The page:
Collaborative code repository GitHub has made a definitive stance about its commitment to diversity and inclusion. iTWire asked Merritt Anderson, Vice President, Employee Experience and Engagement about how GitHub developed its culture, and what advice she can offer other companies.
“My advice is to invest in it early to make it a part of how you do business,” Anderson said. “Sometimes where companies slip up and falter is they place it in the hands of one person and make it the responsibility of one leader. You have to make it the fabric of your company’s culture and purpose, driven by the recognition that practising diversity and inclusion leads to a high-performance, highly-engaging culture.”
GitHub’s journey has been evolutionary, she explains, but now features hammock rooms for jetlagged international GitHub workers — or “Hubbers” — unisex bathrooms with wall-to-wall lockable private stalls, prayer and meditation rooms, and other features.
A mother’s room allows nursing mothers to take care of their babies in a private, safe setting, with the millennial population now starting to come of the age where they are starting families.
GitHub puts a lot of thought into these things, Anderson says, and they’re not actually out of reach for other companies. “Small things that don’t cost a lot, like the bathrooms or prayer and meditation rooms, create inclusive practices so people can rest, meditate and worship during the times of the day they are working. We don’t want to interrupt anyone’s productivity. It’s not costly to do these things.”
Another example, Anderson gives, is at events like the annual GitHub Universe conference employees can bring a caretaker or spouse with them. Their participation is not limited because they are new parents, and she says GitHub is rightly proud of its work here.
On the topic of women in technology, Anderson says it’s a long-tail strategy. GitHub invests in STEM partnerships such as Black Girls Code, Girls Code, and other organisations that encourage young girls to get into technology. “When I was seven I knew I wanted to be a lawyer,” she says. “I didn’t know technology was a thing. GitHub can use its social impact and strategy to get women thinking tech is cool – and it is cool,” she adds, “with wearable technology, projects that build community awareness and social movement – these are things where technology is much more accessible more than mainstream tools.
“From a reputation standpoint, as young girls see more women doing these things as models and mentors it will ignite the next generation of developers.”
Another project to assist is the newly created Octoprenticeship intern program, targeting women who have been out of the workforce for an extended period of time — perhaps raising children or caring for elderly parents — who had a career but now want to get into technology. It’s really a “returnship”, Anderson says.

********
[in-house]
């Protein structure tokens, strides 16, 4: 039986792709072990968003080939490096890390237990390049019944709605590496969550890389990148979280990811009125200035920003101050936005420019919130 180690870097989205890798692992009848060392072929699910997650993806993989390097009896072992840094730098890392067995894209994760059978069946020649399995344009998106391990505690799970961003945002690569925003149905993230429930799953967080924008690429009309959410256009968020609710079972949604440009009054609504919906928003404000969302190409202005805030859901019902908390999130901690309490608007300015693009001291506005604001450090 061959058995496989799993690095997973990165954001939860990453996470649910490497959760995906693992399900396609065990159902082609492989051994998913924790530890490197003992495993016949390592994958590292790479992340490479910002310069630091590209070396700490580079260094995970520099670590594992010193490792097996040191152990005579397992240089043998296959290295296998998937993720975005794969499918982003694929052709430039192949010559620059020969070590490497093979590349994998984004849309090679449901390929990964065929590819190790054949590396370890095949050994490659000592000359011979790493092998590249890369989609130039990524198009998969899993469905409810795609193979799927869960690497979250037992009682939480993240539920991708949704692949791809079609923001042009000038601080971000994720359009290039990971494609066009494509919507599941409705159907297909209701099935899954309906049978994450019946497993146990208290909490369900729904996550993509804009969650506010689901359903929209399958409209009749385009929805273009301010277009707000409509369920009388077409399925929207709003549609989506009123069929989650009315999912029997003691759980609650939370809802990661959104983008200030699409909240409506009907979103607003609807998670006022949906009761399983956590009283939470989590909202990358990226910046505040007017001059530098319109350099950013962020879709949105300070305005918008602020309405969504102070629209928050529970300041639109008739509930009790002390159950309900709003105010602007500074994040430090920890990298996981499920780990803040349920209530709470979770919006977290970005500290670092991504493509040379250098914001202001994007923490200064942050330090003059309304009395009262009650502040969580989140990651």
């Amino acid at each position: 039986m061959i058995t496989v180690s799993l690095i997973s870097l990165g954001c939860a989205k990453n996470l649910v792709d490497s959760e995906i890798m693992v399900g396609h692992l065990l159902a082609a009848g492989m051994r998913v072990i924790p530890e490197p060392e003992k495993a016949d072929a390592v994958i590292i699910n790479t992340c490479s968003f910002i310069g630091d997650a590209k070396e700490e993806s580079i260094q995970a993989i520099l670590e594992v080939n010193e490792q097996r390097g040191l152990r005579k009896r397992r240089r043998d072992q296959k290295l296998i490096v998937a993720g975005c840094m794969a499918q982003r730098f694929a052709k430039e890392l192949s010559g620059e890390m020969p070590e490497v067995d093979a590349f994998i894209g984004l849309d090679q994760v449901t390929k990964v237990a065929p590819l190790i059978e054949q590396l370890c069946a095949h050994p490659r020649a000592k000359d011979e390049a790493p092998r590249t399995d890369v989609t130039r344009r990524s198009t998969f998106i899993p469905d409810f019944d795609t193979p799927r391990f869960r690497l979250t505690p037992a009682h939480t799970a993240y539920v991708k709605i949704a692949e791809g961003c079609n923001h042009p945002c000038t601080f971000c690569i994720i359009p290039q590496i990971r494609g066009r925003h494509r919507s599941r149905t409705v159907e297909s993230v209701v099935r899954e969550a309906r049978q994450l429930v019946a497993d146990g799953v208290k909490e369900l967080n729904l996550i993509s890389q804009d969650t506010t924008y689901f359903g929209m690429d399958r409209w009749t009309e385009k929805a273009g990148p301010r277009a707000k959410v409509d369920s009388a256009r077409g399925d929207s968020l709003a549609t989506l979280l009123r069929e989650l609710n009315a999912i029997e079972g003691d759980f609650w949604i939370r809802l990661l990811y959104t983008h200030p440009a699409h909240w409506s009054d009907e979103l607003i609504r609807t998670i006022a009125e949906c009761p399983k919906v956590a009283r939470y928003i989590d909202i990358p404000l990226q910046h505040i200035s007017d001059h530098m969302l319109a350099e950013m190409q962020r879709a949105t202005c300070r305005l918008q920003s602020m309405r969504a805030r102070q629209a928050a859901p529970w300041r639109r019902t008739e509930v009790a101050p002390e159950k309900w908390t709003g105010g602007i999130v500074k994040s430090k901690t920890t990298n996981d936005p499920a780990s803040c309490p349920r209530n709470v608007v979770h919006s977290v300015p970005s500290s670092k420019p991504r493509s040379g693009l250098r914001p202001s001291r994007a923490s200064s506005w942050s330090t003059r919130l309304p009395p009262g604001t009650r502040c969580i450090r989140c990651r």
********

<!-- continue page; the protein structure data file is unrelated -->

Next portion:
“I’m exceedingly proud of this,” she said. The program received hundreds of applications, but for now, six have been selected, who commence tomorrow. “We intentionally kept it small as it’s still a pilot program. This is our first cohort and we want to make sure they have a great experience. We kept it small so they can help us build it out.”
The internship is in conjunction with PathForward and expresses GitHub’s long-tail view of engaging women in technology as well as what the company is doing right now. The ladies in the initial cohort will go into sales, account management, and into the technology group working on engineering projects alongside developers.
“Everyone is responsible for developing culture,” Anderson says. “At GitHub, our priority is making sure our drive is to create the absolute best place to work. It’s our North Star. We have a globally distributed workforce and embrace all that comes with it - languages, culture, gender, geography - and collaborate on our platform transparently and through code.”
For other companies, Anderson says you must “come from a place of wanting to be inclusive and ensuring new starters are engaged, feel they belong and are empowered to do the best work of their life.”
It is essential, Anderson says, that you — both as individuals and employers — have core values that ground you, that set strategy, develop your programs, launch your initiatives, and how you interact with others. “It’s everyone’s job,” she says.
Culture is important, and you have to make it part of your hiring process. “Every candidate that comes through has a set of questions which assess them against our inclusiveness and commitment to diversity and belonging. We are very intentional in training how people are asked these questions and assessed,” she says.
In fact, “it’s critically important in building culture and hiring that this carries an equal amount of weight as technical competency”, she says.
GitHub puts all its job descriptions through Textio, Anderson explains, to ensure the language used is gender inclusive. This means certain pronouns, or hard-edged vocabulary, are filtered to move from limited language into words that are more inclusive and not associated with gender.
When it comes to the big Microsoft question, Anderson states she has had an integral role in the process as Microsoft and GitHub move to close their acquisition agreement. “Microsoft’s values and missions are very much aligned with ours, but at a different scale,” she says.
“I’m very delighted to see culture and purpose is very aligned between GitHub and Microsoft. Some learnings and sharing will have to happen, but as far as core tenets around values, inclusiveness and commitment to diversity, they have that at their core and fabric of their existence.”